PCC’s transfer courses have also seen steady enrollment. “Some of the hardest hit students during the pandemic have been those enrolled in technical programs, as well as students interested in earning their high school equivalency degree or advancing their education while in a correctional institution,” continued Buchanan. 

In an effort to find ways for students to remain successful, PCC embarked on strengthening short-term training courses, allowing students to enroll, succeed, and earn a credential that could lead to new employment.

With a growing list of courses in healthcare, advanced manufacturing, and information technology, PCC is also offering new scholarship dollars to students enrolling in these short-term programs. The new Governors’ Emergency Education Relief (GEER) funding, as well as Golden Leaf, Project Skill Up, and State Employee Credit Union scholarship funds that were already in place, pay for tuition and supplies, making these credential courses more attainable for those under or unemployed during this challenging times.

Knowing that many in our community had experienced lay-offs, PCC’s Student Development Team also reached out to previously enrolled students during this time. “We were able to identify approximately 700 students from the past 5 years who have some college but have not yet earned a formal credential from PCC,” shares Shelly Stone-Moye, VP Student Development. “We called this group PWAYS, which means they are part way home to a credential. We reached out to hundreds of students to assess the best way to help them reach their educational goals by encouraging them to return home to PCC.”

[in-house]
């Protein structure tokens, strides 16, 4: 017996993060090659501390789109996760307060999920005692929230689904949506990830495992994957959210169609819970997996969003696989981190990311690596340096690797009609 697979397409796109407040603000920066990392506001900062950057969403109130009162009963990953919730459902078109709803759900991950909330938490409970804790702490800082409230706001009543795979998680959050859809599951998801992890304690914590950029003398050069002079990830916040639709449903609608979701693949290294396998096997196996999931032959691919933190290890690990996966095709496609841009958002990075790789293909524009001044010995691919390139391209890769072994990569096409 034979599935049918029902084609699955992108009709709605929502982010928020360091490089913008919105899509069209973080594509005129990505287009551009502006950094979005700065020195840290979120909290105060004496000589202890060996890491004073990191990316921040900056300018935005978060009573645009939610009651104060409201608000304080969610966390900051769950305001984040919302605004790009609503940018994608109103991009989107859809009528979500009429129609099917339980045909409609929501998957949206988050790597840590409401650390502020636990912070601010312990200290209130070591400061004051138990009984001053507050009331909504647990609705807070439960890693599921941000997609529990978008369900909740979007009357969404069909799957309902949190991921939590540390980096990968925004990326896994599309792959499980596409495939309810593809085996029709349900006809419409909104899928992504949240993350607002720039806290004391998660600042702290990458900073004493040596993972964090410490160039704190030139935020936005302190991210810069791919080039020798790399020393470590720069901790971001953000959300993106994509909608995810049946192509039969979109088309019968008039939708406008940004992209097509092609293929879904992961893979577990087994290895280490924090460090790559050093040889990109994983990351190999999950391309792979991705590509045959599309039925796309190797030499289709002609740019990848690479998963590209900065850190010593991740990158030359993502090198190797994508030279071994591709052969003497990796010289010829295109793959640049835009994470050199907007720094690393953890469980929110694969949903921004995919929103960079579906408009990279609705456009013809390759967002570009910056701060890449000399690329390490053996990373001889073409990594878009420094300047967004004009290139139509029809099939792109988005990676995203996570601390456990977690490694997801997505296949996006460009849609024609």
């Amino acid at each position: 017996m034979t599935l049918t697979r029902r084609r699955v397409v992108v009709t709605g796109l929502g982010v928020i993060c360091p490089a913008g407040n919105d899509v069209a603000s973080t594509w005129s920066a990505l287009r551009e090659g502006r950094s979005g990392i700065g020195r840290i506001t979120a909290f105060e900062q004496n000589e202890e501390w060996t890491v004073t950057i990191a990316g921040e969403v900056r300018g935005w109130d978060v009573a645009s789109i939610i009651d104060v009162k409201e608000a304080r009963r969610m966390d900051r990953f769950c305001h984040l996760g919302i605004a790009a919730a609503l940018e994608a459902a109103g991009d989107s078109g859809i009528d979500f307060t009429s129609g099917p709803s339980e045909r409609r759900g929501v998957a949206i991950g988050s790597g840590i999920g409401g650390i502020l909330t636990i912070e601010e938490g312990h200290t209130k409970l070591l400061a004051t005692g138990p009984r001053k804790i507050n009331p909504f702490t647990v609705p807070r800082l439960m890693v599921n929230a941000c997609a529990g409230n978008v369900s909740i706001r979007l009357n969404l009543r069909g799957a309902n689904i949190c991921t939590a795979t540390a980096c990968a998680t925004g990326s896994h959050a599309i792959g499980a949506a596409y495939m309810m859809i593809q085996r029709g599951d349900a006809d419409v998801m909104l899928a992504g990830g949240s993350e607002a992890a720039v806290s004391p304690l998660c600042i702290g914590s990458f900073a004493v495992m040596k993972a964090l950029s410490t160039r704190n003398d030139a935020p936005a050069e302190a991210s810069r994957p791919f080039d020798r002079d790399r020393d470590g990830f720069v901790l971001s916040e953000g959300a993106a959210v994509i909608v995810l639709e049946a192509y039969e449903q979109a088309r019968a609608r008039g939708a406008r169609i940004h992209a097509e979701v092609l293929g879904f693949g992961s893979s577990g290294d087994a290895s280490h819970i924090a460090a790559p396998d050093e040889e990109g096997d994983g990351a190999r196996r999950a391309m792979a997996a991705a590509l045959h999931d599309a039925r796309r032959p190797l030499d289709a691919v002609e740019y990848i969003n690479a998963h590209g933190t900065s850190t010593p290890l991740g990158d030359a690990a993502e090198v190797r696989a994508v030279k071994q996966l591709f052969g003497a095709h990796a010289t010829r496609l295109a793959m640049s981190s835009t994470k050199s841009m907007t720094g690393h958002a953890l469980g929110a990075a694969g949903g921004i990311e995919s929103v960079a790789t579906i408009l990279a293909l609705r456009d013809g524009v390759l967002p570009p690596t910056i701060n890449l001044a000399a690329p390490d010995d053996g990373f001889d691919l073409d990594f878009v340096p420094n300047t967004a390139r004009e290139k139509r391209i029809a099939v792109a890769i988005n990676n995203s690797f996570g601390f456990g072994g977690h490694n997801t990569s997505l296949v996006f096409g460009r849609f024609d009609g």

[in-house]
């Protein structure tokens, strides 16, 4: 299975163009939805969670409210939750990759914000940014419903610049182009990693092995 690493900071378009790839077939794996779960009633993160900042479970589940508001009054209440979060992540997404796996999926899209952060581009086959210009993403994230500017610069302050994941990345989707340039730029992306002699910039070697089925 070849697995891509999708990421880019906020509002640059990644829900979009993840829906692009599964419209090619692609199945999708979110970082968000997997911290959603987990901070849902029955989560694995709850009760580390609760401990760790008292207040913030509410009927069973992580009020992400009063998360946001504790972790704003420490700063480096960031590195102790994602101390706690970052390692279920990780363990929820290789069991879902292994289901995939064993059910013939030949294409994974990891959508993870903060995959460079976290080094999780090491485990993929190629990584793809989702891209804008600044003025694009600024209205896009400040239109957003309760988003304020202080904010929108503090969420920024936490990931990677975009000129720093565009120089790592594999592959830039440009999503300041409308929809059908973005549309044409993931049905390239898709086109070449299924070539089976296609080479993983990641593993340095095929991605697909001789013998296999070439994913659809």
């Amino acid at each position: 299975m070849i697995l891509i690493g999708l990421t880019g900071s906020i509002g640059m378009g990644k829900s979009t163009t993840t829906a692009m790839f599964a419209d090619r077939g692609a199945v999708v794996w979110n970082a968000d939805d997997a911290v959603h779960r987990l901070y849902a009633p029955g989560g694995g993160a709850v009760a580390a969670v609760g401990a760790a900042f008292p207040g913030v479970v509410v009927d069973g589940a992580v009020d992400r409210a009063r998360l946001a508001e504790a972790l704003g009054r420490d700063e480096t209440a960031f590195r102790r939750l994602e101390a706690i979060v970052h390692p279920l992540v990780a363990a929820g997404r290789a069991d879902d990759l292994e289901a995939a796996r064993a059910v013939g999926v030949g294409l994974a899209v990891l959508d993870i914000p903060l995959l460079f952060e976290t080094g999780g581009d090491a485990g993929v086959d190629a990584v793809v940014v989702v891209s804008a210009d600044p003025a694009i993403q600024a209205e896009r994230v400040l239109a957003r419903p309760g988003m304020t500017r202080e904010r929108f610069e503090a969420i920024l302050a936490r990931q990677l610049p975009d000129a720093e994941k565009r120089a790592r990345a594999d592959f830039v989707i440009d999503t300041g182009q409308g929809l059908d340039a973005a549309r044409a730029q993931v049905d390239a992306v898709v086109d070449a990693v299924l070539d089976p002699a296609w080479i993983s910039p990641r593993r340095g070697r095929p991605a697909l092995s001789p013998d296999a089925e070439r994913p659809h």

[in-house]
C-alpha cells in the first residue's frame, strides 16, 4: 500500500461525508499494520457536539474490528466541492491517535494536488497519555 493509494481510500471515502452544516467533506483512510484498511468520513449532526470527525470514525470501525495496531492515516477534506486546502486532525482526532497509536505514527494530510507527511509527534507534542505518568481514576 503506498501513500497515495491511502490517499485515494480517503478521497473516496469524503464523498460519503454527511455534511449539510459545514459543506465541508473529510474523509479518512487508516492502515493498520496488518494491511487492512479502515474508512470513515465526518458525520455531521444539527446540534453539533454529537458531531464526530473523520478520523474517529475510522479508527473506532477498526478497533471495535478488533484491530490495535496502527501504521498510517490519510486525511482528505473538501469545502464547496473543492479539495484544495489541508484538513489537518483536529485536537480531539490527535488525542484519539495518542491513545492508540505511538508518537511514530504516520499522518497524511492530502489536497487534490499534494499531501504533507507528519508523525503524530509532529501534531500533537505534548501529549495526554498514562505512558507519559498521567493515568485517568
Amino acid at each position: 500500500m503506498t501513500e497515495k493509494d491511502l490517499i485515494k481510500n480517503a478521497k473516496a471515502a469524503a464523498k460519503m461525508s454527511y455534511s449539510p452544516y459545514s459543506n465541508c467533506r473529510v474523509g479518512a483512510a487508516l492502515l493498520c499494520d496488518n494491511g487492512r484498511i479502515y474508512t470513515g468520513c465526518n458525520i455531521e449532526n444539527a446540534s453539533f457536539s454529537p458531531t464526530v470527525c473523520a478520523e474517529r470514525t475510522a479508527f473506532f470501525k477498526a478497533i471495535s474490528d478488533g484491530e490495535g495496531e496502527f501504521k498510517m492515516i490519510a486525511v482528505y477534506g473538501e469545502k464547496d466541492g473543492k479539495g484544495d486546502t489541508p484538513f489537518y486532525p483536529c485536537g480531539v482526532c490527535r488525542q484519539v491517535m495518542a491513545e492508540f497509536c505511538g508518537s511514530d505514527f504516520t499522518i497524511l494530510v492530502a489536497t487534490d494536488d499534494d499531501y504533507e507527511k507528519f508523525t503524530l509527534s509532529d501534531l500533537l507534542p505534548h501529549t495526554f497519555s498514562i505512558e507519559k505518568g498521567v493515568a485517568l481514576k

In addition, a shift in corrections education was mandated and PCC was able to offer  

“Alternative Learning Packets” to students since face-to-face instruction in the prisons was banned. 

“I’m proud of our students and staff for making the adjustments needed during this very uncertain time. We know it has not been easy for anyone” expresses Dr. Pamela G. Senegal, President, PCC. “At a time when education is needed most, to gain skills for a new career, as well as offer stability, 53 of the 58 North Carolina Community Colleges have witnessed a decrease in enrollment.” 

“We understand the various reasons people need to be home or are nervous to become an online learner, but my promise to our community members is that PCC’s Team will do all we can to offer options that are best for you. Face-to-face courses in a safe and welcoming environment with dedicated instructors and facilitators who are focused on your success; weekend and night options for short-term training for those employed but looking to advance in their career; and of course, continued options for our high school students and their families interested in saving money when it comes to their education.” 

About Piedmont Community College

Celebrating 50 years in 2020, Piedmont Community College is a welcoming environment for all students. In fact, alumni and current students alike value the individual attention received by faculty and staff, often sharing that PCC’s atmosphere offers the opportunity for growth in and out of the classroom.
Considered the Hometown College of residents in Person and Caswell counties, PCC’s Team encourages students to participate in student and community events and organizations to broaden their collegiate experience, as well as to strengthen their leadership skills.

PCC is currently registering students for eight-week classes that will be March 8. In addition, Summer and Fall registration will begin March 15. Learn more at www.piedmontcc.edu.